MINISTERS have been urged to do more to help disabled workers back to the office after an alarming survey found just one in seven feel safe returning.
Disability charity Scope warned that failure to act will leave disabled workers even further behind the rest of the workforce after already bearing the brunt of the economic crisis.
Scope is delivering a letter to the Prime Minister, signed by 30,000 disability campaigners, calling for a new deal for disabled people.
A survey by the charity of over 870 workers with a health problem or disability found that only one in seven felt safe about going to work.
Scope called on the Prime Minister to “stop forgetting his promise to disabled people”, saying its study found that a third of disabled workers felt under pressure to go back to offices, largely because of pressure from employers and the Government.
Half of disabled workers are concerned about using public transport to commute to work, and one in four worry about losing their jobs because their employer cannot make it safe for them to go to their workplace, said Scope.
Chief executive Mark Hodgkinson said: “There are 14 million disabled people in the UK and they have been forgotten and sidelined by the Government throughout the pandemic.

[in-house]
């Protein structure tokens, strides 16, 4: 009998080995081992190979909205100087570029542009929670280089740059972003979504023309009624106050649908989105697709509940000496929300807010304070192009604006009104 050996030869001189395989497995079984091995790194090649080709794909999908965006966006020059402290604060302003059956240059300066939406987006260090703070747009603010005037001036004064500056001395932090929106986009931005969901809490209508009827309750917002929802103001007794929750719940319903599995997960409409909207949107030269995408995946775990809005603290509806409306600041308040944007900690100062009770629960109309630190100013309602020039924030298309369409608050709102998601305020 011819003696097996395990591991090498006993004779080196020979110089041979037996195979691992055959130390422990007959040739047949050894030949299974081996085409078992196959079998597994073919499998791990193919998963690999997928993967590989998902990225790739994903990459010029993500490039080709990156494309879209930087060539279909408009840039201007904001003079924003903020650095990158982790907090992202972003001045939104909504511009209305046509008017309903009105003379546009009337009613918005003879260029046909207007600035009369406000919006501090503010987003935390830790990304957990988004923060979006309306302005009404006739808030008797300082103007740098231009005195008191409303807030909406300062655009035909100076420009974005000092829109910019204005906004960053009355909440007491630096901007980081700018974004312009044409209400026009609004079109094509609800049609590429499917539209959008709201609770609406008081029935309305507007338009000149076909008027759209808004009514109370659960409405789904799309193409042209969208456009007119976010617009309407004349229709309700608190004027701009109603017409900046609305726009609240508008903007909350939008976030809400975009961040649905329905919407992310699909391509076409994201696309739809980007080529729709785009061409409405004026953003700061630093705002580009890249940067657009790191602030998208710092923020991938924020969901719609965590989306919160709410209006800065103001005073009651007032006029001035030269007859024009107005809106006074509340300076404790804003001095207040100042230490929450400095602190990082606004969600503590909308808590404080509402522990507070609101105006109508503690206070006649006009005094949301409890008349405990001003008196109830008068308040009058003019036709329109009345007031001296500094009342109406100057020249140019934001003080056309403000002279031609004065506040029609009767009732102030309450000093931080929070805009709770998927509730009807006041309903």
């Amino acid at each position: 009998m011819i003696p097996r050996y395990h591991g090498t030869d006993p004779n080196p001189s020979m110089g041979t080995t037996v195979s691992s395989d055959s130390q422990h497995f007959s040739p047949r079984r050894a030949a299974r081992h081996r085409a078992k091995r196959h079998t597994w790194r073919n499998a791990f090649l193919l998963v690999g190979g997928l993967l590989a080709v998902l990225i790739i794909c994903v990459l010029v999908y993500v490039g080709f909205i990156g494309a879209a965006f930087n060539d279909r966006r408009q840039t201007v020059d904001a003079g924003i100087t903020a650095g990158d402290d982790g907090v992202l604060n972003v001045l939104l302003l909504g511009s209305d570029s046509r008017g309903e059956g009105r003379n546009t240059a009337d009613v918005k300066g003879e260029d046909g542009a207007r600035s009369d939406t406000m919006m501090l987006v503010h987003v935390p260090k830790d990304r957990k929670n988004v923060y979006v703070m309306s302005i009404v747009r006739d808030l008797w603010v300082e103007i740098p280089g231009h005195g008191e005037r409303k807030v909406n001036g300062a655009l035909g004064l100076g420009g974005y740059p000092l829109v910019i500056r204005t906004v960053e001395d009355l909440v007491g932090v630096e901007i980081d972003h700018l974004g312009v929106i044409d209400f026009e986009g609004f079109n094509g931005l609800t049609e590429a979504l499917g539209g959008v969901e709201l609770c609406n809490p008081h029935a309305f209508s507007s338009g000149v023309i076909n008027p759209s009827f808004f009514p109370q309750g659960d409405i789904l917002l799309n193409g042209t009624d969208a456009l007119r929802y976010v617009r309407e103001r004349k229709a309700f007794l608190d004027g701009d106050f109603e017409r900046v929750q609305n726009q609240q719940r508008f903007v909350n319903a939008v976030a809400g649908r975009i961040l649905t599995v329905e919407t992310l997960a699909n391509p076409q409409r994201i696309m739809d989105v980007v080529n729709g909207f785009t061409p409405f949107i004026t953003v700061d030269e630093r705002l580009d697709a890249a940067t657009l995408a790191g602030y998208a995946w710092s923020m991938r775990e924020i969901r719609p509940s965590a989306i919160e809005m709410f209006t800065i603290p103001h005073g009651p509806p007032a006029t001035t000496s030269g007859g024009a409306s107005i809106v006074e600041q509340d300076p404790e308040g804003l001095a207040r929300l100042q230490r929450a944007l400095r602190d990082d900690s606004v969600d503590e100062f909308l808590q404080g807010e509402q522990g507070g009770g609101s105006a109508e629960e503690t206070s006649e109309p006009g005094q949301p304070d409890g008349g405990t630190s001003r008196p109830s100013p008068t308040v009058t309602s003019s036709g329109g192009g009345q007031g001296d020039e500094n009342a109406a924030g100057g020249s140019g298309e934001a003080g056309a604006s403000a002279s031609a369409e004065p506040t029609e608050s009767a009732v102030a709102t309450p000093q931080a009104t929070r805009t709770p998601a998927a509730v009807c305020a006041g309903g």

“We are now hearing reports that millions could soon be asked to shield again, creating even more anxiety and confusion about how people can protect themselves while being able to work.
“Nobody should be forced to choose between protecting their health and paying the bills and putting food on the table.
“The Government cannot let disabled people bear the brunt of this economic crisis.
“In February, Boris Johnson wrote to his cabinet and said he wanted his Government to transform the lives of disabled people. He must stop forgetting his promise to disabled people.
“Just six months on, many disabled people have been hit hardest by the pandemic.”
A Government spokesman said: “We understand this has been a very challenging time for many disabled people and we remain committed to supporting them, their families and their carers on safely returning to work.
“Huge efforts have been undertaken by employers to make workplaces Covid-secure and we want to see employers and employees discussing their working arrangement to ensure individual needs are taken into account.
“We are publishing advice and guidance for disabled people, making £3.7 billion available to local authorities to help address pressures on local services including adult social care, and pledging £750 million to ensure charities can continue their vital work.
“The Government is also committed to ensuring that disabled people have a say in determining our forthcoming national strategy and are working with them and disability organisations as part of its development.”
Lib Dem leader Sir Ed Davey accused the Government of breaching the law over their failure to protect disabled people during the crisis.
He told Boris Johnson at Prime Minister’s Questions yesterday that he had been shown legal advice suggesting how the Government had breached the Coronavirus Act by reducing the rights of disabled people.
The PM insisted he was unaware of the allegation and promised to “clarify the matter” in the coming days.
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